calls to start threads are asynchronous. In this instance, this means the main() thread registers a call with the JVM to start c1 i.e. set up the c1 thread and call its run() method, immediately goes on to do the same for c2 without waiting until c1 has actually started, then immediately continues execution, i.e. prints "main", without waiting for c2 to start.
Meanwhile, the JVM allocates memory etc. for c1 and c2 when it can find the time and resources. You cannot even guarantee whether c1 will initialise before c2; it all depends on resource management. Getting the threads running will always take much longer than it takes the main() thread to rush through the println statement; hence you are getting that output first.
Hope this helps
Marc

Originally posted by Jim Yingst:
Regarding answer C - there's actually no guarantee that a higher-priority thread will pre-empt a lower-priority thread, so it's not unreasonable to use yield() in a lower-priority thread if you want to make things even easier for the higher-priority thread. So I'd agree with Umesh on this one, C should be a valid answer.


Hi,
excellent points there . I cannot stand questions on garbage collection and Threads and this is why - most definite statements go out the window as soon as you accept the subsystem is platform dependent!
I tend to think of Threads as existing twice - once as a high-level blue-sky Java abstraction governed by application-layer thread priority, and once as machine-dependent kernel things.
The machine dependence is well out of reach of the Java programmer so in that sense your case for C sounds like the correct one - use what you have got to make it as LIKELY as possible that the thread will be schedule the way you hope.
My own (limited) experience says that thread priority does play a very strong role in thread scheduling, with the higher priority thread getting plenty of execution time regardless of lower-priority ones calling yield or not. But then again, I have only used one type of hardware platform so this experience may, of course, reflect the underlying Solaris scheduler!
I guess the bit that should determine the answer is what Sun thinks the answer should be..and my belief is that they would rather not have answer C since the need for such an action would slightly ridicule Java thread scheduling. What is the point of Thread priority if higher-order threads (notice the question does not state the high-priority thread is in a waiting condition of any kind!) have to rely on lower-priority ones to yield, thus "allowing"(!) them to run?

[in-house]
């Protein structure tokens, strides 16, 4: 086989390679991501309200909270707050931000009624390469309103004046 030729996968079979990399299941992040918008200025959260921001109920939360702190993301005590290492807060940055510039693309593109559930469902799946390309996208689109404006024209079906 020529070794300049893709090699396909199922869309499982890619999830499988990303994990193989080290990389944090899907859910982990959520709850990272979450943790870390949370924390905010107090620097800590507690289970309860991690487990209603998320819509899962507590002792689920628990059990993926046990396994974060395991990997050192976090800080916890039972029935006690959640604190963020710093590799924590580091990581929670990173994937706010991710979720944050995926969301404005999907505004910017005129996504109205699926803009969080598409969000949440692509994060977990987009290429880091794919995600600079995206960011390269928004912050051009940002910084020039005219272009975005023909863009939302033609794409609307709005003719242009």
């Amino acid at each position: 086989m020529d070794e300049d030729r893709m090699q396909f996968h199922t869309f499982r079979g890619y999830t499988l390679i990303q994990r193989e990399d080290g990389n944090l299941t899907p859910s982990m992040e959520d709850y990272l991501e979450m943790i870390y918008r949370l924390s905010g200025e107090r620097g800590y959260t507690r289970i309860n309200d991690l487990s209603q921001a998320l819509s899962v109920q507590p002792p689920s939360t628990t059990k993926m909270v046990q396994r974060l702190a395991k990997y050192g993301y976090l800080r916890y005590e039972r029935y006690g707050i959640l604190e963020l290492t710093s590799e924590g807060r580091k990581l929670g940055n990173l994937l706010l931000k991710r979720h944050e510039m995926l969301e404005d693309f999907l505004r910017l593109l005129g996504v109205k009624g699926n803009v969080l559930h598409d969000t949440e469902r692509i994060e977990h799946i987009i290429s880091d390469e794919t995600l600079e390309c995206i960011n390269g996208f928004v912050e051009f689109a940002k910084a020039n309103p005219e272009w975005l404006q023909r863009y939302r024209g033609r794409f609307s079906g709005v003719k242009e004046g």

So I still think my exam answer to this would be A only. But then, I have not taken the exam yet, and am very unlikely to get anywhere near 97%...
Regards,
Marc

Originally posted by Jim Yingst:
Regarding answer C - there's actually no guarantee that a higher-priority thread will pre-empt a lower-priority thread, so it's not unreasonable to use yield() in a lower-priority thread if you want to make things even easier for the higher-priority thread. So I'd agree with Umesh on this one, C should be a valid answer.


Hi,
excellent points. I cannot stand questions on garbage collection and Threads and this is why - most definite statements go out the
window as soon as you accept the subsystem is platform dependent!
I tend to think of Threads as existing twice - once as a high-level blue-sky Java abstraction governed by application-layer thread priority, and once as machine-dependent kernel things.
The machine dependence is well out of reach of the Java programmer so in that sense your case for C sounds like the correct one - use what you have got to make it as LIKELY as possible that the thread will be schedule the way you hope.
My own (limited) experience says that thread priority does play a very strong role in thread scheduling, with the higher priority thread getting plenty of execution time regardless of lower-priority ones calling yield or not. But then again, I have only used one type of hardware platform so this experience may, of course, reflect the underlying Solaris scheduler!
I guess the bit that should determine the answer is what Sun thinks the answer should be..and my belief is that they would rather not have answer C since the need for such an action would slightly ridicule Java thread scheduling. What is the point of Thread priority if higher-order threads (notice the question does not state the high-priority thread is in a waiting condition of any kind!) have to rely on lower-priority ones to yield, thus "allowing"(!) them to run?
So I still think my exam answer to this would be A only. But then, I have not taken the exam yet, and am very unlikely to get anywhere near 97%...
Regards,
Marc

Originally posted by Umesh:
Under what circumstances might you use the
yield method of the Thread class
A. To call from the currently running thread to allow
another thread of the same priority to run ....ans
B. To call on a waiting thread to allow it to run ....why not
C. To allow a thread of higher priority to run ....why not
D. To call from the currently running thread with a
parameter designating which thread should be allowed
to run.


Umesh,
B. Because yield() takes away control from the currently running
thread instead of giving it to the one called on.
C. Because higher-priority threads are going to run anyway..that is what thread priorities are for.
Regards
Marc